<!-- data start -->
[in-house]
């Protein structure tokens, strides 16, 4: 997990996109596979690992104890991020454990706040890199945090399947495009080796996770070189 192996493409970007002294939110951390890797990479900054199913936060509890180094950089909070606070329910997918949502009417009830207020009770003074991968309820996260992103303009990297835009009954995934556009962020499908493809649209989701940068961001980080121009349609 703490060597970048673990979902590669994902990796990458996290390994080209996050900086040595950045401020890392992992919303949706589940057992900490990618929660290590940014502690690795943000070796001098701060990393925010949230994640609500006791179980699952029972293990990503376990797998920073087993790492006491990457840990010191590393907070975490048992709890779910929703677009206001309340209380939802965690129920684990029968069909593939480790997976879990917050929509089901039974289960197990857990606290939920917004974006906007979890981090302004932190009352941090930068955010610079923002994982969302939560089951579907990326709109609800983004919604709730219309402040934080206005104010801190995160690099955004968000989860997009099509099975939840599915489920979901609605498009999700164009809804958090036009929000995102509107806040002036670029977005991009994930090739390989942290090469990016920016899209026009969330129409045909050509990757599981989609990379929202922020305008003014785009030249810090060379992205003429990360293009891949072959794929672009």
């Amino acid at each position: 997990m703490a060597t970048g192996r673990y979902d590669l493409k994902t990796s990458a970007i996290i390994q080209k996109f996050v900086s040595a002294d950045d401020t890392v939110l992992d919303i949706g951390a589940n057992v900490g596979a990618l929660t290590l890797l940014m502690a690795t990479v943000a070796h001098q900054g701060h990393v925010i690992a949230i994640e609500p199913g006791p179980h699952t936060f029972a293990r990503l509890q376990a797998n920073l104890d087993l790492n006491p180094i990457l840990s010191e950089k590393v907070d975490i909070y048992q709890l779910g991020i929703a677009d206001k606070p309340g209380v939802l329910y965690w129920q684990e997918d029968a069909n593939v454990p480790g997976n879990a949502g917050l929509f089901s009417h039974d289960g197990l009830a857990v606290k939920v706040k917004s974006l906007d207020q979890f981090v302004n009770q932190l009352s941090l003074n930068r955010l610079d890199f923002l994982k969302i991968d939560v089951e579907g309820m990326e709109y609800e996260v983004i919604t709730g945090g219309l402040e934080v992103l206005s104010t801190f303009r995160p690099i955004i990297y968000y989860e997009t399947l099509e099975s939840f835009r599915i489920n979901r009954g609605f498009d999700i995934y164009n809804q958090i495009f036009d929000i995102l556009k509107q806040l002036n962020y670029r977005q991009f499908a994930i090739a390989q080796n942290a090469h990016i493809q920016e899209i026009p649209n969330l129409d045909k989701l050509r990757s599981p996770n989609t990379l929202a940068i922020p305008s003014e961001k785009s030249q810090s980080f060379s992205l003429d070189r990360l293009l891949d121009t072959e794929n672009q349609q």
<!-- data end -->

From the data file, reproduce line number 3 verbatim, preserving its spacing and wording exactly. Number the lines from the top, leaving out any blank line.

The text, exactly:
């Amino acid at each position: 997990m703490a060597t970048g192996r673990y979902d590669l493409k994902t990796s990458a970007i996290i390994q080209k996109f996050v900086s040595a002294d950045d401020t890392v939110l992992d919303i949706g951390a589940n057992v900490g596979a990618l929660t290590l890797l940014m502690a690795t990479v943000a070796h001098q900054g701060h990393v925010i690992a949230i994640e609500p199913g006791p179980h699952t936060f029972a293990r990503l509890q376990a797998n920073l104890d087993l790492n006491p180094i990457l840990s010191e950089k590393v907070d975490i909070y048992q709890l779910g991020i929703a677009d206001k606070p309340g209380v939802l329910y965690w129920q684990e997918d029968a069909n593939v454990p480790g997976n879990a949502g917050l929509f089901s009417h039974d289960g197990l009830a857990v606290k939920v706040k917004s974006l906007d207020q979890f981090v302004n009770q932190l009352s941090l003074n930068r955010l610079d890199f923002l994982k969302i991968d939560v089951e579907g309820m990326e709109y609800e996260v983004i919604t709730g945090g219309l402040e934080v992103l206005s104010t801190f303009r995160p690099i955004i990297y968000y989860e997009t399947l099509e099975s939840f835009r599915i489920n979901r009954g609605f498009d999700i995934y164009n809804q958090i495009f036009d929000i995102l556009k509107q806040l002036n962020y670029r977005q991009f499908a994930i090739a390989q080796n942290a090469h990016i493809q920016e899209i026009p649209n969330l129409d045909k989701l050509r990757s599981p996770n989609t990379l929202a940068i922020p305008s003014e961001k785009s030249q810090s980080f060379s992205l003429d070189r990360l293009l891949d121009t072959e794929n672009q349609q």